“You’ve won a prize!” This may come as exciting news to many people, but if a senior hears it from a caller on the phone, it most often means they are getting scammed. This fake lottery or sweepstakes scam is one of many common traps that unscrupulous individuals use to steal money from unknowing seniors. [Read more…] about Popular Scams For Seniors To Watch Out For
Some of the toughest issues senior caregivers and their loved ones face come when an older adult feels he or she is lacking independence. As people age, it’s inevitable that they will lose some of their abilities to do certain activities. But maintaining a regular physical fitness routine can help older adults hold on to their independence for much if not all of their senior living. Southgate at Shrewsbury offers a variety of monthly fitness and exercise classes to our residents, spanning from yoga and pilates to aerobic swimming to tai chi. Our classes allow our seniors to improve and maintain their health and wellness in a fun, social atmosphere.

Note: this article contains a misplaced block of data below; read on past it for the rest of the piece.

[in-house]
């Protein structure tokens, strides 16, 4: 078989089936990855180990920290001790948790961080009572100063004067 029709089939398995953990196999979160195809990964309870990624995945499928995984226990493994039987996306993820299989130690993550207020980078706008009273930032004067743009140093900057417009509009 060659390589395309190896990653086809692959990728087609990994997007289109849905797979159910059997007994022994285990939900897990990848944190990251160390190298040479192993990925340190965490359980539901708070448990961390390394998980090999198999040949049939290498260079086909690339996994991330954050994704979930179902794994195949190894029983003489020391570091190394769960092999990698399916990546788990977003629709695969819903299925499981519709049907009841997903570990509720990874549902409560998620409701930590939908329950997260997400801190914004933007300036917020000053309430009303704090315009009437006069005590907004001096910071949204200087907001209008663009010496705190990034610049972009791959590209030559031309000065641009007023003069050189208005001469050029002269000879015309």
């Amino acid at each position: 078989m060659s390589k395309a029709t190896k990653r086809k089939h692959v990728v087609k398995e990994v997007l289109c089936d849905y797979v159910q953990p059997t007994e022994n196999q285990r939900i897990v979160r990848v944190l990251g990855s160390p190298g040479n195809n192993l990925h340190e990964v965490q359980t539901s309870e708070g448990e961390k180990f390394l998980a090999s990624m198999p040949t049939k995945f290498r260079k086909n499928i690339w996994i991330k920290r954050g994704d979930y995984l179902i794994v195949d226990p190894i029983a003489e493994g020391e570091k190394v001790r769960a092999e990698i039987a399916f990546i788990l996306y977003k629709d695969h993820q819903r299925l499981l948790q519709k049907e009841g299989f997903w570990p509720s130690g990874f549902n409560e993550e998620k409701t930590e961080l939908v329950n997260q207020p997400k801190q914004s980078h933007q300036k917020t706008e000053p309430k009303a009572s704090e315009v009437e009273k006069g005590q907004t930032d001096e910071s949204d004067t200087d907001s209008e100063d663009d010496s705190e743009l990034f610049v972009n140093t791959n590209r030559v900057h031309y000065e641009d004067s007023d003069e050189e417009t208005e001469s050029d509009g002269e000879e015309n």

Terry Serio, nutrition educator for the University of Maryland Carrol County Extension Office, teaches about the relationship between fitness and independence to seniors in her community. Her courses discuss everything from food safety to nutritional guidelines, according to the Carrol County Times. She often speaks specifically about the importance of physical fitness.
“It helps them maintain their independence,” Serio told the news source about exercise for seniors. “If they are active and they’re doing things, then they keep up their stamina, they keep up their flexibility, they’re able to carry their own groceries from the market or hang their own clothes on the line.” She adds that seniors can find ways to exercise in their day to day tasks, such as gardening or playing with the grandkids.
A study from the Institute of Lifestyle Medicine give advice to caregivers and medical professionals looking for ways to motivate seniors to get active. The study suggests physicians write a prescription for exercise on an official prescription pad, as older adults are more likely to respond to doctor’s official orders. They can also talk to seniors about the importance of safety, and help assuage any fears about injury during exercise.